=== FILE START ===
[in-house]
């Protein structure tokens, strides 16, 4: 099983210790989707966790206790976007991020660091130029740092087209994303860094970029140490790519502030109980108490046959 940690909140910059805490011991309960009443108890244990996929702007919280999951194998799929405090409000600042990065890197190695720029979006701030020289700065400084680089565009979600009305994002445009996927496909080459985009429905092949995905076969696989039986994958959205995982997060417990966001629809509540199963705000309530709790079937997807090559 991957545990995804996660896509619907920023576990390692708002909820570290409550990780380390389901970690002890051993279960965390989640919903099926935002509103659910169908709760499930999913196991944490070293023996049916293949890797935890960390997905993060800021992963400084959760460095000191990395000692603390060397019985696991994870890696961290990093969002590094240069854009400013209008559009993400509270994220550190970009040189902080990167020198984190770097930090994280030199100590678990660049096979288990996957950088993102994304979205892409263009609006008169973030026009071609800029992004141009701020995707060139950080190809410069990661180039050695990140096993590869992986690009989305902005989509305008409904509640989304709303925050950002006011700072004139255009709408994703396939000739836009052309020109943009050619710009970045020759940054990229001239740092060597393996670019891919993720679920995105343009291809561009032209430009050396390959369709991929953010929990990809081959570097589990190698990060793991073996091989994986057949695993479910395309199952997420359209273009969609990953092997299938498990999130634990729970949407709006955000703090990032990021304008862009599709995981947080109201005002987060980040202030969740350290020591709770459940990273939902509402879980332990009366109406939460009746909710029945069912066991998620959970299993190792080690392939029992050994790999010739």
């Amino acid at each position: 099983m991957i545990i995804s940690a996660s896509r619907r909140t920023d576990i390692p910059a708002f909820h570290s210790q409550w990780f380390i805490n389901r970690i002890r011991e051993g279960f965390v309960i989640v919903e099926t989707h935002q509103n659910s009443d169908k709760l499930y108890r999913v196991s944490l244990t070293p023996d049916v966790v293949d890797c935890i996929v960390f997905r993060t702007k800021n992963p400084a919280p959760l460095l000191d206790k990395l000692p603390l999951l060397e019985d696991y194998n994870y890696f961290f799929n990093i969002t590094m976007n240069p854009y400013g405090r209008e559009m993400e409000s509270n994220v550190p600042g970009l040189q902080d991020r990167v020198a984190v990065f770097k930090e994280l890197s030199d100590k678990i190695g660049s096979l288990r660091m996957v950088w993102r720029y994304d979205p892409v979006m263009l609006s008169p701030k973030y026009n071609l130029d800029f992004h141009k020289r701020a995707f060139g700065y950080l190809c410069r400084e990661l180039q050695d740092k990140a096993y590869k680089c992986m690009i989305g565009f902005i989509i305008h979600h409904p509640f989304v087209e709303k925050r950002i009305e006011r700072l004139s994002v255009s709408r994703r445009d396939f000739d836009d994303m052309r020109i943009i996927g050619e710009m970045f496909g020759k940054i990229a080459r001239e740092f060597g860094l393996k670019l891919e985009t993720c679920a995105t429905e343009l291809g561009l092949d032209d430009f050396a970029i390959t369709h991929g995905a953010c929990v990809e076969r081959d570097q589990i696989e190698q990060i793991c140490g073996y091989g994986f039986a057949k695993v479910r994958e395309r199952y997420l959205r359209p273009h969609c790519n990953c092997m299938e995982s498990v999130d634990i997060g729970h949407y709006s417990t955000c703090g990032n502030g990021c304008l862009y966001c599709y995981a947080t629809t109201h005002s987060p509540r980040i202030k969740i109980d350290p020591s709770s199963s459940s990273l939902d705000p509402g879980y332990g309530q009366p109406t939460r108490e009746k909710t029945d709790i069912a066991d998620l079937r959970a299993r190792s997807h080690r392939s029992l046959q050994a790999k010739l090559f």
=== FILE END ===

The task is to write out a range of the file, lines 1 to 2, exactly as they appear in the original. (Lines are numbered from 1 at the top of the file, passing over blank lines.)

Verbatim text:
[in-house]
């Protein structure tokens, strides 16, 4: 099983210790989707966790206790976007991020660091130029740092087209994303860094970029140490790519502030109980108490046959 940690909140910059805490011991309960009443108890244990996929702007919280999951194998799929405090409000600042990065890197190695720029979006701030020289700065400084680089565009979600009305994002445009996927496909080459985009429905092949995905076969696989039986994958959205995982997060417990966001629809509540199963705000309530709790079937997807090559 991957545990995804996660896509619907920023576990390692708002909820570290409550990780380390389901970690002890051993279960965390989640919903099926935002509103659910169908709760499930999913196991944490070293023996049916293949890797935890960390997905993060800021992963400084959760460095000191990395000692603390060397019985696991994870890696961290990093969002590094240069854009400013209008559009993400509270994220550190970009040189902080990167020198984190770097930090994280030199100590678990660049096979288990996957950088993102994304979205892409263009609006008169973030026009071609800029992004141009701020995707060139950080190809410069990661180039050695990140096993590869992986690009989305902005989509305008409904509640989304709303925050950002006011700072004139255009709408994703396939000739836009052309020109943009050619710009970045020759940054990229001239740092060597393996670019891919993720679920995105343009291809561009032209430009050396390959369709991929953010929990990809081959570097589990190698990060793991073996091989994986057949695993479910395309199952997420359209273009969609990953092997299938498990999130634990729970949407709006955000703090990032990021304008862009599709995981947080109201005002987060980040202030969740350290020591709770459940990273939902509402879980332990009366109406939460009746909710029945069912066991998620959970299993190792080690392939029992050994790999010739």